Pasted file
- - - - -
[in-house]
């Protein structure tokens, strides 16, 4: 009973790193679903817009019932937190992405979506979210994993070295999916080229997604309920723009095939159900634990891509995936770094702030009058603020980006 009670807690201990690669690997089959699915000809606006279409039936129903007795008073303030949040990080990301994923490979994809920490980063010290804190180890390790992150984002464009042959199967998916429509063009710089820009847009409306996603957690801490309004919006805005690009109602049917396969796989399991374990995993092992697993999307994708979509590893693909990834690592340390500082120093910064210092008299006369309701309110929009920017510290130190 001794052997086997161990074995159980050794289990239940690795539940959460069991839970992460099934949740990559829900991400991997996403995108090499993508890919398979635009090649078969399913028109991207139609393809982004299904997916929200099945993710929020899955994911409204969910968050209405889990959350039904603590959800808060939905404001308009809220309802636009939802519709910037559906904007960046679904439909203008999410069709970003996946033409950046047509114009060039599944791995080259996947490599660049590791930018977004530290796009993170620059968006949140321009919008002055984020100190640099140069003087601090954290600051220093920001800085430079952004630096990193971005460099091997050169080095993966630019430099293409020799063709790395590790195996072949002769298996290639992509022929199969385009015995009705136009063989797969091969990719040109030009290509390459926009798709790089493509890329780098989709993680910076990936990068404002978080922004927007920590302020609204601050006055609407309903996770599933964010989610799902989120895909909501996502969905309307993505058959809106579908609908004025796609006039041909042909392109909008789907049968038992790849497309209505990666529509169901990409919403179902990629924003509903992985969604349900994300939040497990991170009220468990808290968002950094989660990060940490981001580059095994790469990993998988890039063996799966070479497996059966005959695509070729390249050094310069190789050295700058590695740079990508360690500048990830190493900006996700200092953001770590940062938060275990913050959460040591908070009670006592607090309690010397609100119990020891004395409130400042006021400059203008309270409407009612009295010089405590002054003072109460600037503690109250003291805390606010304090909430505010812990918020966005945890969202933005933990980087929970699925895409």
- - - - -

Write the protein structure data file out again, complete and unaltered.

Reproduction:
[in-house]
């Protein structure tokens, strides 16, 4: 009973790193679903817009019932937190992405979506979210994993070295999916080229997604309920723009095939159900634990891509995936770094702030009058603020980006 009670807690201990690669690997089959699915000809606006279409039936129903007795008073303030949040990080990301994923490979994809920490980063010290804190180890390790992150984002464009042959199967998916429509063009710089820009847009409306996603957690801490309004919006805005690009109602049917396969796989399991374990995993092992697993999307994708979509590893693909990834690592340390500082120093910064210092008299006369309701309110929009920017510290130190 001794052997086997161990074995159980050794289990239940690795539940959460069991839970992460099934949740990559829900991400991997996403995108090499993508890919398979635009090649078969399913028109991207139609393809982004299904997916929200099945993710929020899955994911409204969910968050209405889990959350039904603590959800808060939905404001308009809220309802636009939802519709910037559906904007960046679904439909203008999410069709970003996946033409950046047509114009060039599944791995080259996947490599660049590791930018977004530290796009993170620059968006949140321009919008002055984020100190640099140069003087601090954290600051220093920001800085430079952004630096990193971005460099091997050169080095993966630019430099293409020799063709790395590790195996072949002769298996290639992509022929199969385009015995009705136009063989797969091969990719040109030009290509390459926009798709790089493509890329780098989709993680910076990936990068404002978080922004927007920590302020609204601050006055609407309903996770599933964010989610799902989120895909909501996502969905309307993505058959809106579908609908004025796609006039041909042909392109909008789907049968038992790849497309209505990666529509169901990409919403179902990629924003509903992985969604349900994300939040497990991170009220468990808290968002950094989660990060940490981001580059095994790469990993998988890039063996799966070479497996059966005959695509070729390249050094310069190789050295700058590695740079990508360690500048990830190493900006996700200092953001770590940062938060275990913050959460040591908070009670006592607090309690010397609100119990020891004395409130400042006021400059203008309270409407009612009295010089405590002054003072109460600037503690109250003291805390606010304090909430505010812990918020966005945890969202933005933990980087929970699925895409």